- Author: Kathy Keatley Garvey
Let the count begin!
Researchers and volunteers in a three-week project headed by the Xerces Society for Invertebrate Conservation are now counting the Western monarch population at overwintering sites along the California coast.
It all began Saturday. An unofficial count estimates more than 50,000 monarchs are there. That's a huge increase from the fewer than 2000 tally last winter.
An Associated Press story this week indicated that the monarch population is "bouncing back."
Maybe "fluttering back?"
Since the 1980s, the Western monarch population, has declined by more than 99 percent, according to Xerces. That led butterfly expert Art Shapiro, UC Davis distinguished professor of evolution and ecology who has monitored butterfly populations in Central California since 1972, to declare that the Western monarchs are on "life support."
Scientists blame the decline on habitat loss, pesticides and climate change.
How many overwintering sites are there along the California coast? About 100. "One of the best-known wintering places is the Monarch Grove Sanctuary, a city-owned site in the coastal city of Pacific Grove, where last year no monarch butterflies showed up," the Associated Press reported.
"This year a preliminary count showed more than 13,000 monarchs have arrived at the site in Monterey County, clustering together on pine, cypress and eucalyptus trees and sparking hope among the grove's volunteers and visitors that the struggling insects can bounce back."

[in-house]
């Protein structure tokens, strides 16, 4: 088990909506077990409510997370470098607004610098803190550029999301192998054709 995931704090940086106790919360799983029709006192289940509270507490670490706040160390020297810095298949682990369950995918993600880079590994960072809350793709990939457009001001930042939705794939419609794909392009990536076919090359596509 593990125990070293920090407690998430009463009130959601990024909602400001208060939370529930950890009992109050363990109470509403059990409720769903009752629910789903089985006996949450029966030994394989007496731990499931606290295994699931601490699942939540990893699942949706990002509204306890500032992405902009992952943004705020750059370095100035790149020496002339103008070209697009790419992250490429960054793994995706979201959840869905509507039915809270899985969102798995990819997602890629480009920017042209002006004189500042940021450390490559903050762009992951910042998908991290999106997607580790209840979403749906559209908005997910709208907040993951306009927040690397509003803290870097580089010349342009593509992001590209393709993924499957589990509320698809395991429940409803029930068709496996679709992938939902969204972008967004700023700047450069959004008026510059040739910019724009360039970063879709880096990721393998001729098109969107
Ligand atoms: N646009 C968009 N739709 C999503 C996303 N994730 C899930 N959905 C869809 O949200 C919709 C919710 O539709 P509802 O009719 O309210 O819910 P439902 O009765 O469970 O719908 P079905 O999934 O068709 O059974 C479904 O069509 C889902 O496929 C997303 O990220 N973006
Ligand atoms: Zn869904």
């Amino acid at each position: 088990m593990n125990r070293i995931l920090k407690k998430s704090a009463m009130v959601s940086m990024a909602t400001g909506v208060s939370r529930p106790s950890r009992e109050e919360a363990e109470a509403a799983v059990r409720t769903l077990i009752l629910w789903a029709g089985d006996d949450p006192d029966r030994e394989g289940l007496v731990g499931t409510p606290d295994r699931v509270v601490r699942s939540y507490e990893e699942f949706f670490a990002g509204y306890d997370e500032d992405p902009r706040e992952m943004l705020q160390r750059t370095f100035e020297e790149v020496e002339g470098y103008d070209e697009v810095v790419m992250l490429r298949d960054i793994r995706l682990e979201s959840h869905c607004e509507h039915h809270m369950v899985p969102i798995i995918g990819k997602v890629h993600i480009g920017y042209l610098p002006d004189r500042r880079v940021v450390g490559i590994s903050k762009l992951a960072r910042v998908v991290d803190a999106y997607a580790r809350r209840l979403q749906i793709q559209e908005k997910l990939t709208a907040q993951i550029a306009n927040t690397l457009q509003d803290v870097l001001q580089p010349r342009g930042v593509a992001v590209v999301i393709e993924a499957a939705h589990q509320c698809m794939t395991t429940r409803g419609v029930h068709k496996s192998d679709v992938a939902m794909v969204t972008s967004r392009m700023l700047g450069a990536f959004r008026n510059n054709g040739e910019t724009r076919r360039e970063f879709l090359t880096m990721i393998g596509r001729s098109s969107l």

Monarch scientist David James, a Washington State University entomologist, recently presented a webinar on "Western Monarchs: Migration, Adaptation, Controversies and the Future" for the South West Monarch Study group.
"It was well-received but we had technical problems towards the end," he related on his Facebook page, Monarch Butterflies in the Pacific Northwest. "Gail Morris kindly allowed me to re-record it and you can now find it at the link below. My view of the future of western monarchs is more optimistic than some other monarch researchers. Much of this is based on my research on monarch physiology and ecology conducted 40+ years ago in Sydney, Australia, which showed monarchs well able to adapt to a different environment. I think we are seeing this now in the western US in real time! My thoughts on this are contained within the webinar. The recovery in population numbers at overwintering sites this fall, is not surprising to me but I am surprised at some of the large numbers coming in from various sites. I will take a look at some of the sites over the next few days and will report back here."
See James' presentation on YouTube at https://www.youtube.com/watch?v=g-hh5c8mw6o.